By Caleb Smith
More details have emerged in the aftermath of last week’s protest on the San Mateo Bridge.
According to the California Highway Patrol (CHP), there were several traffic accidents related to the demonstration, some of which involved property damage and minor injuries.
San Mateo County District Attorney Stephen Wagstaffe said that his office had not yet decided whether to file charges in the case, but that if charges were filed they would be infractions or misdemeanors rather than felonies.
Separately, participants in the bridge protest have criticized the CHP’s conduct during the protest.
The CHP had been called to respond to one hit-and-run accident related to the protest, according to CHP spokesman Daniel Hill. Officers responding to the protest had also helped several people who were in minor accidents.
The injury in question was a complaint of pain and declined to receive medical attention, and Hill said that reports were not filed in the accidents other than the hit-and-run. Hill said that the demonstrators were largely peaceful.
Hill added that the CHP respects the right to demonstrate but that that pedestrians were not allowed on freeways.
“We respect the public’s right to freely assemble and demonstrate and speak your cause,” Hill said. “Unfortunately the freeway is no place to do that…just for the sheer fact that it’s not a safe place to be a pedestrian.”
Wagstaffe said that the harm the demonstrators caused could be taken into account when his office decided whether or not to file charges.
“We’re going to assess whether or not there was some social impact that calls for a consequence or not,” Wagstaffe said.
He noted that in the past protesters had disrupted a meeting of the San Mateo Board of Supervisors and his office did not file charges because his office thought the level of harm did not merit prosecution. The appearance dates for the protesters are set to be at the end of February and the beginning of March.
Wagstaffe said that “no felonies are involved” in the possible charges his office could file and that based on what he had heard, none of the potential charges would involve the possibility of deportation for international students involved in the demonstration.
The motive for the demonstration would not be taken into account when deciding whether or not to file charges.
“There’s always a million reasons for people to protest and I never assess if one’s good versus the other,” Wagstaffe said.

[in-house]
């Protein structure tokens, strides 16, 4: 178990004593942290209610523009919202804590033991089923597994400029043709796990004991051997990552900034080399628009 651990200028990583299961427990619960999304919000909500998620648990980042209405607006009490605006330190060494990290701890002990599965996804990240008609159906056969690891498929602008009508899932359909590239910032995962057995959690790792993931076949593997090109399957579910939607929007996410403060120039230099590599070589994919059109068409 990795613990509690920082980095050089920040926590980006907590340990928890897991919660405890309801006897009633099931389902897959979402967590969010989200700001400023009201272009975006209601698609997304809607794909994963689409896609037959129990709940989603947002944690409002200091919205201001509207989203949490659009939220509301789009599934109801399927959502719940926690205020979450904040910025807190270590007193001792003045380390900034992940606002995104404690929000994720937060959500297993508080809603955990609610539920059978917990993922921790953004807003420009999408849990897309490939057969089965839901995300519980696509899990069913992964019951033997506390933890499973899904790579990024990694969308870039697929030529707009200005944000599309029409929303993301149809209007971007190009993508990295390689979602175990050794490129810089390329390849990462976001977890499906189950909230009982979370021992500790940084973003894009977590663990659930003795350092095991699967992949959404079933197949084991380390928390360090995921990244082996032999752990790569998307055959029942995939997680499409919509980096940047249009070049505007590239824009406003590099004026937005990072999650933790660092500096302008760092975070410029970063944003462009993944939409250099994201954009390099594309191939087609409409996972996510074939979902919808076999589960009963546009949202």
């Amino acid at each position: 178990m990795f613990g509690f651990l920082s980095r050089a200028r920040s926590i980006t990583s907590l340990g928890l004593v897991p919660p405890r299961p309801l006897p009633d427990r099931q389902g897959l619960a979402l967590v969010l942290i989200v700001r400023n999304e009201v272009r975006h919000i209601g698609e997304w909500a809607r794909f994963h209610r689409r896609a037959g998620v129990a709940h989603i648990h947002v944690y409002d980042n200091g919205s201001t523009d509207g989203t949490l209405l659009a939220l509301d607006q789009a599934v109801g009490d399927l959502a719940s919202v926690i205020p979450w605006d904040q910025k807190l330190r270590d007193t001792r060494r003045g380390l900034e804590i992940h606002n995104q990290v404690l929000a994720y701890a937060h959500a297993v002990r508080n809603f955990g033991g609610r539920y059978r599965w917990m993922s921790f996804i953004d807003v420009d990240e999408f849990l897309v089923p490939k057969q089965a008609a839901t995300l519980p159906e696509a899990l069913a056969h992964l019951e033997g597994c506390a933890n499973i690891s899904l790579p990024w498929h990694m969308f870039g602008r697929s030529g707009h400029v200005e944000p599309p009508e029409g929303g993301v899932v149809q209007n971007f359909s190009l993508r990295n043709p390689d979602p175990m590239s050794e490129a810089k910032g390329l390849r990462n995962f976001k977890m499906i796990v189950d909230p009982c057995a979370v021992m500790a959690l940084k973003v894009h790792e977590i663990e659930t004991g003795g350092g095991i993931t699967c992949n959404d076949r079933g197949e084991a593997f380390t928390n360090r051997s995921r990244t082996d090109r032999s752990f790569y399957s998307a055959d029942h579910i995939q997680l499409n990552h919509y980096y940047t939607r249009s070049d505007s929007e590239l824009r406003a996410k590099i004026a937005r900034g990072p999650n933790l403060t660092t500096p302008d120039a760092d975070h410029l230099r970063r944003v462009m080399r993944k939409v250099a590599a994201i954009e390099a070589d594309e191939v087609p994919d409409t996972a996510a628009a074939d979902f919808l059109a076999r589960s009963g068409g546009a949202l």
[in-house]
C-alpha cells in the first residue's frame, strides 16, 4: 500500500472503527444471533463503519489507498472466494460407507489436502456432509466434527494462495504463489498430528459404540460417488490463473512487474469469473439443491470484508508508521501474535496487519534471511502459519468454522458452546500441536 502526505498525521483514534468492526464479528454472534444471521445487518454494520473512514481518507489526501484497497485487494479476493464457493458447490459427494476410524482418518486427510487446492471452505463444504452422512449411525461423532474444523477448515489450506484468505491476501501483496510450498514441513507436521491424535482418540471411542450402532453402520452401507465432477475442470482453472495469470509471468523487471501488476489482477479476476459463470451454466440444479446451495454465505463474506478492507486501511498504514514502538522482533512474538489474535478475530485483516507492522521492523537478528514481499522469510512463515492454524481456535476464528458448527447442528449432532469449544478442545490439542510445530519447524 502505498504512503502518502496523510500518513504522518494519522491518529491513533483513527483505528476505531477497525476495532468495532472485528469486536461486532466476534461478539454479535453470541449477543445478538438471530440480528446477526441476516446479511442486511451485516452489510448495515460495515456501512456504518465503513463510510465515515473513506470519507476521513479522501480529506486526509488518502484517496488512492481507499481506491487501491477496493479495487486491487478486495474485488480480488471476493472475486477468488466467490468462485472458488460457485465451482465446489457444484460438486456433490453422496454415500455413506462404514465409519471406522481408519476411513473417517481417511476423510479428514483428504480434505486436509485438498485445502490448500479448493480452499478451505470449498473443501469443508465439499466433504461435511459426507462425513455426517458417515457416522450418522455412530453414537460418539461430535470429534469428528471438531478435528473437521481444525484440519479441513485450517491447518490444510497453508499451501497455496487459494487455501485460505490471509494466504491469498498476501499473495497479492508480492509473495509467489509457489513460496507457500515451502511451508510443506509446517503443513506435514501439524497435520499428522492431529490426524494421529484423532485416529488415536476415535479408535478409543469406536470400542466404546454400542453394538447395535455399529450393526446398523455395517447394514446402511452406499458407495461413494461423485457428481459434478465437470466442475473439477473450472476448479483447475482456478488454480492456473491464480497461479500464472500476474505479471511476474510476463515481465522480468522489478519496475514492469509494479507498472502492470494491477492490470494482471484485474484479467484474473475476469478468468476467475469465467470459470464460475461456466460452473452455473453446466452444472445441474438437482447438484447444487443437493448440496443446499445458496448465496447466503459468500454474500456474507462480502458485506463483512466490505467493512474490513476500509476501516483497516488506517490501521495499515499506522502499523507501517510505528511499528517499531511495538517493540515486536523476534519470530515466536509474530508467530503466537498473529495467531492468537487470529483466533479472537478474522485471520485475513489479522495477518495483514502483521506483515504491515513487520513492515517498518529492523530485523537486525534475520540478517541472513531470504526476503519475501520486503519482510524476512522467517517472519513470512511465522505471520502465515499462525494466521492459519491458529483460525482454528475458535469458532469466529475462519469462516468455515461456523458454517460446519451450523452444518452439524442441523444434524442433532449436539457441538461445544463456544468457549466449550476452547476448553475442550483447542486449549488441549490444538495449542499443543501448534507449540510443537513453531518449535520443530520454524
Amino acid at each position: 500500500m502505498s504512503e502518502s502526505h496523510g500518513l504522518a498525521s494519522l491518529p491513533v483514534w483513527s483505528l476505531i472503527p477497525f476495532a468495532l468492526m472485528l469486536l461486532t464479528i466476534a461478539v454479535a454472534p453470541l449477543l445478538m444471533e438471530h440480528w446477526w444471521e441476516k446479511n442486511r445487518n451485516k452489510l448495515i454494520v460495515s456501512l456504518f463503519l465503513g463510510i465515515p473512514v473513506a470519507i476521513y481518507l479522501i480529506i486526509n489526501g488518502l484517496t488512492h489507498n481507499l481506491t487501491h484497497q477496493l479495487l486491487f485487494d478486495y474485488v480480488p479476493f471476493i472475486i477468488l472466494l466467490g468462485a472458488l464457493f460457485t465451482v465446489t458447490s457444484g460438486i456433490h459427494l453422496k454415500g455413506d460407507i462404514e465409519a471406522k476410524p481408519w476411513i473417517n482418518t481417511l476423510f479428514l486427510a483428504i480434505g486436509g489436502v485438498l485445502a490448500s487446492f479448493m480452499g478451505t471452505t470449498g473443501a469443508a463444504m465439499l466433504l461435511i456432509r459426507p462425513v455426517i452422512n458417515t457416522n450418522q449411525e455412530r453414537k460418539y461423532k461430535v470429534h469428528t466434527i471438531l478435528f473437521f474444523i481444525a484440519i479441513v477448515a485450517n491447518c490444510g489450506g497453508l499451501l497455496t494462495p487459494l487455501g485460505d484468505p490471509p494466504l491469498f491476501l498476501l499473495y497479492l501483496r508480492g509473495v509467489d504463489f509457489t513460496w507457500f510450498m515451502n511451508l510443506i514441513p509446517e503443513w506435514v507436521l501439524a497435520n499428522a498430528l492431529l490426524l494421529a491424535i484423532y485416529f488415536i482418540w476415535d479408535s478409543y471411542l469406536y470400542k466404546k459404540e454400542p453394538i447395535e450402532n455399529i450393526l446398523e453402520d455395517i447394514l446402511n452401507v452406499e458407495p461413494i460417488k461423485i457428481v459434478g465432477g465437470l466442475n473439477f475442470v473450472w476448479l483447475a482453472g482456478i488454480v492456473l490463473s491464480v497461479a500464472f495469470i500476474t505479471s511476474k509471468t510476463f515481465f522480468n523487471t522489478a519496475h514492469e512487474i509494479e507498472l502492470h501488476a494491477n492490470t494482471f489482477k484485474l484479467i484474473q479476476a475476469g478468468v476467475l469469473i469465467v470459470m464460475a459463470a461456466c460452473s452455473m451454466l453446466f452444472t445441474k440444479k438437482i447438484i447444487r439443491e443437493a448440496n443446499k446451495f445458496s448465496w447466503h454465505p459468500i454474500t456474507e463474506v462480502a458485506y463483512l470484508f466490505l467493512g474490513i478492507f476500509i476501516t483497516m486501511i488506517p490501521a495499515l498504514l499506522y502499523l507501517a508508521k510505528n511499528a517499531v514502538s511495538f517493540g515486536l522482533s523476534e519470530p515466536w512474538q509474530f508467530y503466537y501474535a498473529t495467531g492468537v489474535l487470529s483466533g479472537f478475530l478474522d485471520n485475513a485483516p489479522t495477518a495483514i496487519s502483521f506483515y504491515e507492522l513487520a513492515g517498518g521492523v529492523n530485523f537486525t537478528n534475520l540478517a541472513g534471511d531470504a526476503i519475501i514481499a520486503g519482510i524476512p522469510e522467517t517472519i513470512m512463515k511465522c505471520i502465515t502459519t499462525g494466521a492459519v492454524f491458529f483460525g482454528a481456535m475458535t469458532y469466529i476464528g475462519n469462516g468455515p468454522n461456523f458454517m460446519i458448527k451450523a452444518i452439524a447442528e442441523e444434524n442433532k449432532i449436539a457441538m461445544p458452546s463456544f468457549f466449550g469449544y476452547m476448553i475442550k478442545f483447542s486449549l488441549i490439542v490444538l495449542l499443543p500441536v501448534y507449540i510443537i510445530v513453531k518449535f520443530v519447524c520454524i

One participant in the bridge protest, Kristian Davis Bailey ’14, accused the CHP of violating protocols.
“[W]e weren’t given a clear option to disperse,” Bailey said. He added that demonstrators tried to leave the demonstration but were not able to do so.
In an email, Hill said that no dispersal order was required at the demonstration because “[a]s [the protesters] presence on the bridge was already unlawful, there is no legal requirement for an order to disperse to be given prior to making arrests.”
Bailey also expressed concern about what he said were incidents where female demonstrators were patted down by male officers contrary to the wishes of the demonstrators.
In his email, Hill said that it is CHP policy to have female officers pat down female arrestees when possible, but if a female officer is not available female arrestees may be searched by male officers. Hill said that it was possible the protesters on the San Mateo Bridge were searched by male officers and “[t]his is not considered improper or unusual, as all CHP officers, regardless of the officer’s gender, perform searches pursuant to our protocol and policy.”
Bailey said that no new charges had been communicated to the protesters related to the reported traffic accidents. According to him, all of the demonstrators arrested were being represented by a team of four lawyers who specialize in cases of mass civil disobedience.
The demonstrators had received considerable support from the Stanford community and that Stanford affiliates had sent more than 75 emails to the protesters offering support of various kinds, according to Bailey.
“It’s been really amazing to see the outpouring of support from the Stanford community over the past few days,” Bailey said.
Manny Thompson ’15, another protester, justified the interruption of people’s evening commute by saying that people needed to be made aware of the alleged ongoing extrajudicial deaths of black people. Thompson said he had not heard of any new charges connected to the traffic accidents.
According to him, organizers had considered the possibility of arrests prior to the demonstration, but there was not a dedicated “bail fund” created ahead of time.
Stanford disciplinary action would require a formal concern before any action could begin.
Jamie Pontius-Hogan, the deputy director of Stanford’s Office of Community Standards, said in an email that “[o]ur office has not received a formal concern” about the protests.
Contact Caleb Smith at caleb17 ‘at’ stanford.edu.